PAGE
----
The Writers for Peace Committee notes with concern the continuing warfare between Armenia and Azerbaijan over control of the Artsakh/Ngorno-Karabakh territory. The current round of hostilities began with an assault by Azerbaijan on 27 September. This is a deeply rooted conflict that has shown its ability to erupt destructively over several generations, dating back to decisions made by Stalin in 1921, a time when he was deliberately complicating the ethnic tapestry of Eastern Europe and Central Asia.
The international community, in particular the UN and the Council Of Europe, have been calling all this century for an end to attacks on both Azeri and Armenians: their persons, property and culture. The solution is not victory for either state but a peaceful negotiated settlement that enables all those who live in the area to coexist without rancour.
The prospects for this are not helped by the picking of sides by surrounding regional powers; Turkey, Iran and Russia, a competition for influence over the territory that goes back many hundreds of years. We have particular concern about the timing and motives for the current upsurge in violence, seemingly fuelled by escalating aggression throughout the region and along its borders by Turkey in ways consciously harking back to the Ottoman Empire. Such retrograde ambitions do not serve the cause of peace nor of civilised humanity.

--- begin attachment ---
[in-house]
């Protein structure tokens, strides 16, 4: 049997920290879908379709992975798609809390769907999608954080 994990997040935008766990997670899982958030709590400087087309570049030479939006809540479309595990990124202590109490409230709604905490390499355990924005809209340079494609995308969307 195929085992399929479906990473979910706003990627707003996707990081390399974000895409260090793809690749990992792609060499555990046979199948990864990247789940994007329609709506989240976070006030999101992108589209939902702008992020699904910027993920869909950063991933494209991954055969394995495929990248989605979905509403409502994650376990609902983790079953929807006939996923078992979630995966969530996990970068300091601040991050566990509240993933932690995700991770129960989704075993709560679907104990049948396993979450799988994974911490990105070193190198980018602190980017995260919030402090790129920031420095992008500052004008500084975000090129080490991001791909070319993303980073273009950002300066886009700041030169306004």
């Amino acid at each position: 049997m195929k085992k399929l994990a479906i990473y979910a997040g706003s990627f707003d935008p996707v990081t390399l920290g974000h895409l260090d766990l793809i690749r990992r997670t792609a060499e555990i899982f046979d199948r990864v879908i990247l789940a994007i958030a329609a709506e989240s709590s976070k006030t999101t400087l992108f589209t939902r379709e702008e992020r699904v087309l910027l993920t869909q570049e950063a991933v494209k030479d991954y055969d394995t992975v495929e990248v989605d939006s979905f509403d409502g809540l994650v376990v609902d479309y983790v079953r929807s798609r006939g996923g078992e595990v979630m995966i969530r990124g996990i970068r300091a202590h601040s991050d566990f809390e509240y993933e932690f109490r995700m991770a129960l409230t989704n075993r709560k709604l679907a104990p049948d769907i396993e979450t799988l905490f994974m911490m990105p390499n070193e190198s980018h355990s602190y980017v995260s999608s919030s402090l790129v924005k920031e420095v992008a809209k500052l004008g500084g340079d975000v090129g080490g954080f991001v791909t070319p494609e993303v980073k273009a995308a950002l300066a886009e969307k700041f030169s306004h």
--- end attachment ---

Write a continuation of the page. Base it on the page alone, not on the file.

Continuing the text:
The freedom of expression in most of the surrounding countries is severely curtailed by censorship, intimidation and violence. Only very recently has the situation improved in Armenia itself. The lives of the people are not served well by evasions, half-truths, selective history and propaganda. The attacks by artillery and a new generation of guided missiles are barbaric and without justification, except in the warped minds of arrogant rulers.
The WfPC calls for ceasefires to be observed by all protagonists, for neighbouring countries to desist from aggravating grievances, for free and accurate reporting to be facilitated, and for peace and reconstruction measures to be put in place. We also call for the writers of the Caucasus to come together in solidarity, to celebrate their writing with each other and to help heal the pain of their communities.